On March 27th, the Council passed President Kaplan’s resolution to authorize the City Administrator to "acquire buildings, facilities and supplies to prevent COVID-19 from spreading among high risk and unhoused communities" and to seek reimbursement from the Federal Government.
I recognize and appreciate the tremendous work that our state and county officials, and City of Oakland officials and staff, are leading to address COVID-19's threat and spread to the public and our most vulnerable communities.
At every level of government, we must act with the utmost urgency and determination to provide housing for unsheltered residents to be able to shelter in place.
Public information about the City’s work to house unsheltered residents is critical. I urged Mayor Libby Schaaf last Tuesday to issue a public report, and on Thursday she shared Updates on Oakland’s COVID-19 Homeless Response Efforts.
Please share your comments as the Council discusses housing unsheltered residents by acquiring buildings, facilities and supplies.
Jails are second to nursing homes for risk of infection
Individuals detained in prisons, jails, juvenile detention centers and immigrant detention centers are at higher risk of COVID-19 infection due to limited access to hygiene and sanitation, close quarters, and lack of adequate protective equipment for staff. An outbreak at Santa Rita Jail has resulted in 14 incarcerated individuals and 2 staff testing positive as of April 15th. Alameda County officials have taken important steps to stop the spread including releasing 671 inmates.
I’m proud to join City Attorney Barbara Parker as a co-sponsor to her resolution calling on County officials to release incarcerated individual with six months or less time remaining at Santa Rita Jail and to take other necessary measures to protect the health and safety of individuals detailed in and staffing Santa Rita and County juvenile detention facilities.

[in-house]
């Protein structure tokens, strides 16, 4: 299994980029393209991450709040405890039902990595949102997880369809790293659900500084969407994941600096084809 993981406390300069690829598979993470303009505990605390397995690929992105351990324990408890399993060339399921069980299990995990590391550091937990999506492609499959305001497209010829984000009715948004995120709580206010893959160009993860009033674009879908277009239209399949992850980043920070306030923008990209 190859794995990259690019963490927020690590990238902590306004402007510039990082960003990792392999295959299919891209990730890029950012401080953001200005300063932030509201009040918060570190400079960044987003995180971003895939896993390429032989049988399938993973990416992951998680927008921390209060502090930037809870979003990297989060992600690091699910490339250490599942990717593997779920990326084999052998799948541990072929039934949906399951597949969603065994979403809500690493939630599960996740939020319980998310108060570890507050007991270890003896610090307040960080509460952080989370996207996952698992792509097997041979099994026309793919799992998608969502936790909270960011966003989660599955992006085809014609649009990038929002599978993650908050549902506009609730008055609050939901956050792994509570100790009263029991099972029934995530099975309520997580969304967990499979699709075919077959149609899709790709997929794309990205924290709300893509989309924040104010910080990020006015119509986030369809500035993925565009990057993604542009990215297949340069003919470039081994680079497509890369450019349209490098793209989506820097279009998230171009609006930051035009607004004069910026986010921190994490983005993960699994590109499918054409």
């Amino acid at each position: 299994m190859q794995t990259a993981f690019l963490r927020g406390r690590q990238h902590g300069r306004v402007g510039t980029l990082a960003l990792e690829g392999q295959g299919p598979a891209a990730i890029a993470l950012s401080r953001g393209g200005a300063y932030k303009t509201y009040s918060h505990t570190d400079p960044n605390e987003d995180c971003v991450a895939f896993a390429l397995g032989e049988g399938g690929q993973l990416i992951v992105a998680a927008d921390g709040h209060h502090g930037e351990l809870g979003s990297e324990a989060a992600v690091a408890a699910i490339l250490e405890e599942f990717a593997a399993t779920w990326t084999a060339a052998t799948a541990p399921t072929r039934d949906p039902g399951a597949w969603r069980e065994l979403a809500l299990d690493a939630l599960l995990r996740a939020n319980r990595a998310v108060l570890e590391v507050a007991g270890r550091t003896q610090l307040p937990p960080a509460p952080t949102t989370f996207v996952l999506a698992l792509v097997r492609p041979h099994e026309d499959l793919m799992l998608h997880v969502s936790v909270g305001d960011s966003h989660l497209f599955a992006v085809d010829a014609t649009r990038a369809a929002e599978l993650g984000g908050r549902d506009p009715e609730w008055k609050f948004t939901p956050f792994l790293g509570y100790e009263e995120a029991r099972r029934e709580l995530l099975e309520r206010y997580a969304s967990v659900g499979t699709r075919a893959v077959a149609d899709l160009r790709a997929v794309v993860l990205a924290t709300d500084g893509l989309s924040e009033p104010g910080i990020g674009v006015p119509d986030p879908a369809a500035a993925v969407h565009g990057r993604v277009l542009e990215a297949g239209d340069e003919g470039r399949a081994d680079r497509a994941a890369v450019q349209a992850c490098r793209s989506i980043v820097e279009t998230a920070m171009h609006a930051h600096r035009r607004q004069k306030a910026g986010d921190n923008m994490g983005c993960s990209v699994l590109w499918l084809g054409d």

I appreciate the advocacy of Human Impact Partners and many other organizations who are calling for more measures to release incarcerated individuals, protect their health and safety, and ensure investment in healthy, thriving communities.
We must support successful re-entry of incarcerated individuals into our communities like measures I’ve worked with many partners on to ensure a fair chance for jobs and housing. Successful re-entry includes more robust services and resources such as testing for COVID-19 upon release, healthcare, housing, income support, and job services. For immigrants and refugees, successful re-entry includes collaboration with the County’s rapid response network, Alameda County Immigration and Legal Education Partnership (ACILEP), by notifying the network when individuals are being released who might be an interest to ICE, to ensure individuals are being safely released to their loved ones.
Health Order to Cover Face When Outside
Effective April 17, Alameda County is requiring members of the public and workers to wear face coverings while inside of or waiting in line to enter essential businesses, when seeking healthcare, and when waiting for or riding on public transportation.
The City of Oakland urges all Oakland residents, workers and visitors to comply to help slow the spread of COVID-19.
Face coverings can be simple and homemade, made of cloth, fabric, or other soft or permeable material without holes, that cover the nose and mouth. See details of the County's announcement at http://www.acphd.org/2019-ncov.aspx